299: Casual Gamers Are Better Than You


New member
Dec 7, 2009
I think it is a mistake to try and divide gamers into some black and white group when most probably fall into the grey. I play both kinds of games, and games like Tetris, which are casual now, were not considered casual when it came out.


New member
Jul 8, 2010
poiumty said:
So being dumb means being better, soccer moms' decisions are always researched, and ignorance is bliss.

After reading this, I feel dumber already. Guess that makes me "better". Thanks, shitty article!

Seriously, most fallacy-ridden thing i ever read. I'd probably have a rebuttal for each and every line of text if i tried hard enough, but since flamebaiting seems to be the thing with this article, i'm not gonna surrender to the light trolling attempt.
This reminds me on moviebobs 'Death of pc gaming' article.

Shock value, with a title to make me want to rage.

I disagree, whilst gamers may not like new ideas; it's most likely because most new ideas are tripe.

Most casual gamers are barely playing games in the first place.

The Random One

New member
May 29, 2008
The answer to a populace that will not accept anything unless it's gritty and full of swear words and has a number at the end of the title is not a populace that will accept anything as long as it's full of glitter. Both groups will judge on dumb preconceptions to judge games and support anything that's widely marketed to them.

The hardcore gamers' defence of their hobby is stupid, but the casuals probably wouldn't even admit Farmville is a videogame. And if a game wants me to play it for free and maybe pay money if I want special stuff, it'd better at least be better than [http://www2.kingdomofloathing.com/login.php?loginid=499d1a8ef6e749fcb641c673b3bda49c] the [http://echobazaar.failbettergames.com/] competition [http://www.forumwarz.com/].

Username Redacted

New member
Dec 29, 2010
I must say I'm surprised to see Jim Sterling writing here as I was only recently subjected to his Youtube videos by someone trying to make a similarly futile point about casual vs. hardcore audience as it pertained to the support of a specific title (i.e. game exists because of casual audience and balance changes to game should cater to them not hardcore audience). I was very much unimpressed with his POV and reasoning (I also really wish I had the ~4 minutes I spent watching his video back). The first mistake as several others have pointed out is his decision to speak in absolutes. Casual gamers are faeries and rainbows and are geniuses for playing nothing but low entry level freeware games. Hardcore gamers are evil idiots for not properly supporting intellectual properties, pirating things they do like and generally being douche bags. Riiiiight. Flamebaiting article at its finest and hopefully the last one we'll see from Mr. Sterling.


Slayer of Bothan Spies
Sep 28, 2008
My hatred for Zynga about Farmville has less to do with the fact that it's a dull button clicking waste of time than the fact that they got lucky as hell with their basically stolen dull button clicking waste of time. It had a better name, so it caught on.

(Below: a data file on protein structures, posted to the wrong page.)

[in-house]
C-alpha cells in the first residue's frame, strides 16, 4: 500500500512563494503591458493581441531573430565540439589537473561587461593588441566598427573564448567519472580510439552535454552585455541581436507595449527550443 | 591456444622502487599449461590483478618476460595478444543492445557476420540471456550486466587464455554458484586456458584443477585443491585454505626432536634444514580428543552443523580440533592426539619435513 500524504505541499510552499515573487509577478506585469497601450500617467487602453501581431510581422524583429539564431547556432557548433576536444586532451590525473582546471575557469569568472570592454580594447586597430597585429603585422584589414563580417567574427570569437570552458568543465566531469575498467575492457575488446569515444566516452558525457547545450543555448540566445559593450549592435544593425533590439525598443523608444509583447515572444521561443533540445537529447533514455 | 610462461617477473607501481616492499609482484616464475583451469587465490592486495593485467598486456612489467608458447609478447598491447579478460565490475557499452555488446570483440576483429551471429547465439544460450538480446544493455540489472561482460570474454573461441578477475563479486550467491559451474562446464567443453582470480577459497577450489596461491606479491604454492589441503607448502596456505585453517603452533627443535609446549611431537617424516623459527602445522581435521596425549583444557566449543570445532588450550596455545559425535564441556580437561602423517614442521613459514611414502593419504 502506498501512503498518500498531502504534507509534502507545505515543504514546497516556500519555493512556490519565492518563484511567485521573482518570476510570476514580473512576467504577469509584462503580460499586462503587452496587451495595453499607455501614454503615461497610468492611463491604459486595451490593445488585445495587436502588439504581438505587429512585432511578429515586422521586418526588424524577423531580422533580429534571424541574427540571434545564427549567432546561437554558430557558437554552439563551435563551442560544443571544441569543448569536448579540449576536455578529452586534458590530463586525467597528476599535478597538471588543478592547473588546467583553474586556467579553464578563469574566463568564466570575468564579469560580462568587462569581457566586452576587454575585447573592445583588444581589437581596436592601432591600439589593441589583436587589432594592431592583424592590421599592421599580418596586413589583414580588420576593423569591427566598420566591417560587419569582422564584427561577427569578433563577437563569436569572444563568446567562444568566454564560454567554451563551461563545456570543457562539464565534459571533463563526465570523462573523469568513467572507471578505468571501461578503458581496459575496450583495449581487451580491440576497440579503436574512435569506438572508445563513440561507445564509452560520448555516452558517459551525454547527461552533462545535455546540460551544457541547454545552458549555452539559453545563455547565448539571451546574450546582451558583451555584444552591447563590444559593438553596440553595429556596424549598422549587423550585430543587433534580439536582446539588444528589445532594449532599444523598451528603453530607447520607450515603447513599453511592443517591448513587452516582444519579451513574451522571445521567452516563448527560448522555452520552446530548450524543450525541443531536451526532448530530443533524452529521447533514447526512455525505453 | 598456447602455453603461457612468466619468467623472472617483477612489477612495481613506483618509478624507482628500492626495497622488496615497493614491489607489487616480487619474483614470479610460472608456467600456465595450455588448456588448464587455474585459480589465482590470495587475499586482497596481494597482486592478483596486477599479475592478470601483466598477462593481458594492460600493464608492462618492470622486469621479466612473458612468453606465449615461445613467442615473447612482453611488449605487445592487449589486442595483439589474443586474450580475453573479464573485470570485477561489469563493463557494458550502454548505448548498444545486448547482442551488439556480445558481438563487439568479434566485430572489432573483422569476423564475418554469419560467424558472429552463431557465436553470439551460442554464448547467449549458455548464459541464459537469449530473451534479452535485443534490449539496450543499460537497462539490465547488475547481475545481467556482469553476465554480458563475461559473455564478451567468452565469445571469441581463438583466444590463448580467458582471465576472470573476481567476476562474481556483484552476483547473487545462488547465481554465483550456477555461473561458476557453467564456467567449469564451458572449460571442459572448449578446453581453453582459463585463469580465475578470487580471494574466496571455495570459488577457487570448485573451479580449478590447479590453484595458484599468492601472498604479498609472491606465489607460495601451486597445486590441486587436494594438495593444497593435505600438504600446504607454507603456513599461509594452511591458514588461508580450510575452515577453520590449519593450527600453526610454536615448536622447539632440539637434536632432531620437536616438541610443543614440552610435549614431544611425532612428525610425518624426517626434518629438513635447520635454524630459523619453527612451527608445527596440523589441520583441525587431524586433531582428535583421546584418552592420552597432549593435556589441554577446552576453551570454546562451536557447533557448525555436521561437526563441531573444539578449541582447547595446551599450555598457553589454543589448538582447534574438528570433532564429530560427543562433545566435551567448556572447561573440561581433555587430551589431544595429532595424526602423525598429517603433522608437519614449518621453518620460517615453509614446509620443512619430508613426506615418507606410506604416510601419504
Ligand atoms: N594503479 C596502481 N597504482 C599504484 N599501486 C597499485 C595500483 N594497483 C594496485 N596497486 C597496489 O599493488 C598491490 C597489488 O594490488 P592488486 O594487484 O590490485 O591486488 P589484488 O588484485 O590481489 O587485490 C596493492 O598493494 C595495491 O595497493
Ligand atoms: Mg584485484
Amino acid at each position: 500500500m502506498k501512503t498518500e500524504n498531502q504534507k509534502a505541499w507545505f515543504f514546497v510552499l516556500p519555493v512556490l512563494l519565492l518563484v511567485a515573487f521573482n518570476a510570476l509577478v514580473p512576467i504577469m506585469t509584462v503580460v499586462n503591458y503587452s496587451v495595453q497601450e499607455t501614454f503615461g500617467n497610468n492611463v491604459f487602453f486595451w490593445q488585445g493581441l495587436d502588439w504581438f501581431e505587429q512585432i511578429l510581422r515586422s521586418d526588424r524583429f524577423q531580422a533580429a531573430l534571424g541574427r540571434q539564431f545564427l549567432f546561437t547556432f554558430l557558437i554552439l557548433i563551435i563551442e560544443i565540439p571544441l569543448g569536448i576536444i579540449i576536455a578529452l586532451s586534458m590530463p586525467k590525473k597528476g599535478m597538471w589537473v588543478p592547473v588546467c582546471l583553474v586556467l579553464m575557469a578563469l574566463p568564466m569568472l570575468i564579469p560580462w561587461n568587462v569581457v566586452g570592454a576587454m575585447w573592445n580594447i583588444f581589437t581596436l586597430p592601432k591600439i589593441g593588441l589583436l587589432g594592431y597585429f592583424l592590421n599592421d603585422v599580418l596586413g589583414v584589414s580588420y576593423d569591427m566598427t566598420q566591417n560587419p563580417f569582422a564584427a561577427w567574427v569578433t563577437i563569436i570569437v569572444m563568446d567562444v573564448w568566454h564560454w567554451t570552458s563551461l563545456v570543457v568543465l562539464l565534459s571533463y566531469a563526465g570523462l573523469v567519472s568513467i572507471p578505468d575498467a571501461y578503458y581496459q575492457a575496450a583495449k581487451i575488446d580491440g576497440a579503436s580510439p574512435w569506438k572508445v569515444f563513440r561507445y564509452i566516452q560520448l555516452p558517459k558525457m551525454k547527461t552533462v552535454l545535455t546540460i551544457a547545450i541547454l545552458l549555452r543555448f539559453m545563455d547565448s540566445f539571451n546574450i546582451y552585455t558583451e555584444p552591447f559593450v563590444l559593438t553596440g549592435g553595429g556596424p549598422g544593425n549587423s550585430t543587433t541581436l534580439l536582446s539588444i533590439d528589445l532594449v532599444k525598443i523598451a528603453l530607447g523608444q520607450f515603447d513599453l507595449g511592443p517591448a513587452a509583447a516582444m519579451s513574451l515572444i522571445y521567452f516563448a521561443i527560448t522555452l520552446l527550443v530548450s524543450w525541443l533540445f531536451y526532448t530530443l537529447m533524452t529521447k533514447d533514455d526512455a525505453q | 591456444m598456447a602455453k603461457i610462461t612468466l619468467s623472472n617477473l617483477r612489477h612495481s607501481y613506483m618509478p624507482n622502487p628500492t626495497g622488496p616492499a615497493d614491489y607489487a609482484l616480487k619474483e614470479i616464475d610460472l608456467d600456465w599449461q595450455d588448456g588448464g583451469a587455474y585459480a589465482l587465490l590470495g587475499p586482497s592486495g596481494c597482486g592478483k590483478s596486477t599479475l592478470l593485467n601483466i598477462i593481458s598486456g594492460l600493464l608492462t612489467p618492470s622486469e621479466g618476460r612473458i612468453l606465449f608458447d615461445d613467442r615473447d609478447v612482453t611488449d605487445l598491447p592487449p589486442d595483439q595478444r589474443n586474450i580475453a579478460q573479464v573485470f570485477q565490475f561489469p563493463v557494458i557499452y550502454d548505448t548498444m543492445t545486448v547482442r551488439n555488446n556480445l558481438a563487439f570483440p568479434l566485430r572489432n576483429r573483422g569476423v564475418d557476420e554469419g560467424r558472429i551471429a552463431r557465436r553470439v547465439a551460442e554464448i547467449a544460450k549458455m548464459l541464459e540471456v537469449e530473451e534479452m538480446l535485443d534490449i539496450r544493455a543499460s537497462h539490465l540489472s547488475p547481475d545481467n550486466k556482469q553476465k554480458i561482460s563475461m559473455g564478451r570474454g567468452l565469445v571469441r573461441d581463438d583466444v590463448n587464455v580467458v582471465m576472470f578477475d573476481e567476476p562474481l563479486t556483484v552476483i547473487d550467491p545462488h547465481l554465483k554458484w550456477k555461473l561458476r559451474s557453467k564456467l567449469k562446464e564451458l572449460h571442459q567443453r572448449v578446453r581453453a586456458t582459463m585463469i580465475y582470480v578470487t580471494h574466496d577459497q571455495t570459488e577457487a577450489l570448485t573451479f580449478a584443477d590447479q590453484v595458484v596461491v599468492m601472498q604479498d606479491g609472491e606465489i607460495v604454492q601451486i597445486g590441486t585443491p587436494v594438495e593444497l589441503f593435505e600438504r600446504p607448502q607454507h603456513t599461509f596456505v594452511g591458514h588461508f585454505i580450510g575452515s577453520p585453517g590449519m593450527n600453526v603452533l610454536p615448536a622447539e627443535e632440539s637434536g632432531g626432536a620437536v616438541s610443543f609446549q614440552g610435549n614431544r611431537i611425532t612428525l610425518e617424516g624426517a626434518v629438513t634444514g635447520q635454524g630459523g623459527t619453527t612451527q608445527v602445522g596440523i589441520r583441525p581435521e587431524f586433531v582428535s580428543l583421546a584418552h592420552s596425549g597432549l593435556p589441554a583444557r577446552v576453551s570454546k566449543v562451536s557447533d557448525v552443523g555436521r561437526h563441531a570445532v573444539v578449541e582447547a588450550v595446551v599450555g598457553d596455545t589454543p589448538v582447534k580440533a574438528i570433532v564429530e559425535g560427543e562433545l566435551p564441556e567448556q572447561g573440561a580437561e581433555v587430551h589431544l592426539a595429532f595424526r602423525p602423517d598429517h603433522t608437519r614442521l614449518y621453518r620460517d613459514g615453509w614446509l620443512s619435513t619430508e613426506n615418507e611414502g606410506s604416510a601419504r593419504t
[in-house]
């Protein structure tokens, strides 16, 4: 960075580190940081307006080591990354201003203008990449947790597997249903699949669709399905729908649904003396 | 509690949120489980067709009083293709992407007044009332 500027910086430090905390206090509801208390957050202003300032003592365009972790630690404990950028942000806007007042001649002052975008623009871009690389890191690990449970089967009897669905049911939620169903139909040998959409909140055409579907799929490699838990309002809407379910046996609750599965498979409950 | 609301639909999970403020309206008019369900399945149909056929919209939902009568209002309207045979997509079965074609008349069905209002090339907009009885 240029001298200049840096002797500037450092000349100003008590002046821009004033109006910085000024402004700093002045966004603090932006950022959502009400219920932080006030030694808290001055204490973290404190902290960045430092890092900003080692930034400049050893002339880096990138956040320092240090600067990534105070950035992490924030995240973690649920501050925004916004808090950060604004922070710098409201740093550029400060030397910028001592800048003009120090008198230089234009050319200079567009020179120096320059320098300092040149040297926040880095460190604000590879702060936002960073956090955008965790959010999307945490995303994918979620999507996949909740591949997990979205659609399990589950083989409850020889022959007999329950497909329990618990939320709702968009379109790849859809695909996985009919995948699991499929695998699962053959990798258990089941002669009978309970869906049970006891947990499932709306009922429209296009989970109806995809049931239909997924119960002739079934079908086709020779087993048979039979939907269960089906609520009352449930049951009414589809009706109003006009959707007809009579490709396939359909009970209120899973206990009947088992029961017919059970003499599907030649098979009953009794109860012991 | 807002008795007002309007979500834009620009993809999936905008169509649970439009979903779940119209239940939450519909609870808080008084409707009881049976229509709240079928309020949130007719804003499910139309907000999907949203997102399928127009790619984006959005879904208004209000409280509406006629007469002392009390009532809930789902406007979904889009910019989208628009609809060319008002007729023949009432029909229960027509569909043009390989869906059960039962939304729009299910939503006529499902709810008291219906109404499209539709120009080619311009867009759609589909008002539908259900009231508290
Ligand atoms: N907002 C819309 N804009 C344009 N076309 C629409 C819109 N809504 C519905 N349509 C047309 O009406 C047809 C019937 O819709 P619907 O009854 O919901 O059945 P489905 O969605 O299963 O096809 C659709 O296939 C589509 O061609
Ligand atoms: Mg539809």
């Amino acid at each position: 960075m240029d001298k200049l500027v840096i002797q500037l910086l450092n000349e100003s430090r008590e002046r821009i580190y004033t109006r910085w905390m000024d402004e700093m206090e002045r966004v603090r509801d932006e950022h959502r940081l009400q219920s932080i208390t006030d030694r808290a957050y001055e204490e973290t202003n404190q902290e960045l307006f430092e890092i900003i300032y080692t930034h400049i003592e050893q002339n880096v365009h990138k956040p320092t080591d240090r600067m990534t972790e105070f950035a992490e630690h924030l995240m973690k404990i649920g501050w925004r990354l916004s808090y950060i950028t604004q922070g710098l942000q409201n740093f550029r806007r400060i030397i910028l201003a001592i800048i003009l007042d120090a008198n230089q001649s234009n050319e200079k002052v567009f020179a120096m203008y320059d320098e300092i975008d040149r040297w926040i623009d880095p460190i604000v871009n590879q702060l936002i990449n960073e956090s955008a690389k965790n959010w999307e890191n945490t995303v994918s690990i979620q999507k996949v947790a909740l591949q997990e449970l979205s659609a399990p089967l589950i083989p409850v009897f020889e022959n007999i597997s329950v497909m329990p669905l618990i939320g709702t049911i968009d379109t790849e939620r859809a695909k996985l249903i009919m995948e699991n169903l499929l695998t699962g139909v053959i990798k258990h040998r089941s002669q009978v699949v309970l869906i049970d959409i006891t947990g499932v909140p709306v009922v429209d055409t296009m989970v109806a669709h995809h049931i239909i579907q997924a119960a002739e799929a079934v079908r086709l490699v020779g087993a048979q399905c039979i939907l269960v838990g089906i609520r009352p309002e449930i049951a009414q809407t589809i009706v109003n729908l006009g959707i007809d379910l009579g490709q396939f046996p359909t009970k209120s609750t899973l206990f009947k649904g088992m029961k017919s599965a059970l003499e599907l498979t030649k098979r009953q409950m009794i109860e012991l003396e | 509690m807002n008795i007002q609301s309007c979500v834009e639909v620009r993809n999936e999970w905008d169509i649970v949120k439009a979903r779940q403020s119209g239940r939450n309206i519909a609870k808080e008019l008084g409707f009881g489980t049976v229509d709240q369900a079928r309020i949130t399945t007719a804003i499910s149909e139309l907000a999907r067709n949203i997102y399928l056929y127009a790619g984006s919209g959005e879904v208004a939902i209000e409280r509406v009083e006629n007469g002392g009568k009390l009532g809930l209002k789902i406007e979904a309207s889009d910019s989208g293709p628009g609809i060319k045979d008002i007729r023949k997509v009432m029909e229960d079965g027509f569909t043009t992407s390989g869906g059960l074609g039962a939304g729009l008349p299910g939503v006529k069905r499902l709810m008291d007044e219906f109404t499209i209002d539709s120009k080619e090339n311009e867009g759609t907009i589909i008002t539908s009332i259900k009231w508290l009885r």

New member
Nov 23, 2010
After reading this article I feel like I have been blamed for supporting the industry for over 15 years. Just because I am a 'hardcore' gamer or whatever you want to call us, I really cannot see the logic that we are not open to change. We have seen and supported the industry through years of change and innovation.

Since most of this article is based on a single person's subjective viewpoint and observation, I would like to say that from my experience, it is the casual gamer that is not willing to try new things. You ask your Bejewelled and Farmville player, soccer mum and granny to play something like DA or Mass Effect or Fallout and they sit there and tell you how they aren't gamers and 'are not into that sort of thing'. Surely an industry that is based on the pop cap model of making games, i.e. making ungodly amounts of money out of something that cost them £10 to make, is just going to set a precedent of 'we don?t need to make epic, story filled games, but rather we can make Zuma 40'...cough, yeah really innovative.

The article mentions Kinnect and all you hear in game shops is ?oh it?s like the Wii?. That?s not trying anything new, that?s just buying something on the basis of it being like the old, which the article just accused hardcore gamers of doing. Not to mention, it is us ?more tech-savvy? that have really driven the sales and took on board the Kinnect hardware. The fact we wanted to hack it to use it for something better than what Microsoft were doing with it, shows we like innovation. Yeah, we aren?t using it for its purpose, but we are sure as hell supporting it because we are going out and buying the thing.

I understand that it is extremely important for more people to get out there and try games, and the odd time sink here and there is awesome, but ultimately it won?t benefit the industry. All the people I know who play casual games leave them. They play them to death for 3 months solid and then get bored and not play another game. It's why all my non-gaming friends are selling their Wii's at the moment, because they got bored. The way I see it, is get these people to play the 'casual' games then get them onto something more substantial, something that will hold their interest and want to play more games for a longer period, rather than obsessing over Farmville and then forgetting it existed.

I also really do not understand the argument of "Now tell me, who is smarter? Bear in mind, of course, that the Farmville player is having just as much fun as you are, regardless of the experience's respective depths. I'd say it's smarter to dictate for one's self how much an experience is worth". That argument makes no sense. I do not find any enjoyment from playing Farmville. I tried it, I hated it, I moved on quickly. It?s not because I was predisposed and coming from a 'hardcore' standpoint where I don't want to accept change. I didn't like it because it bored me. So that experience was worthless to me, the fact it is free does not justify it being worthless to me. Whereas the hours I have put into building characters in Mass Effect, has in my opinion, brought me more than enough entertainment and enjoyment, to justify buying it.


New member
Jun 26, 2010
More Fun To Compute said:
diadia said: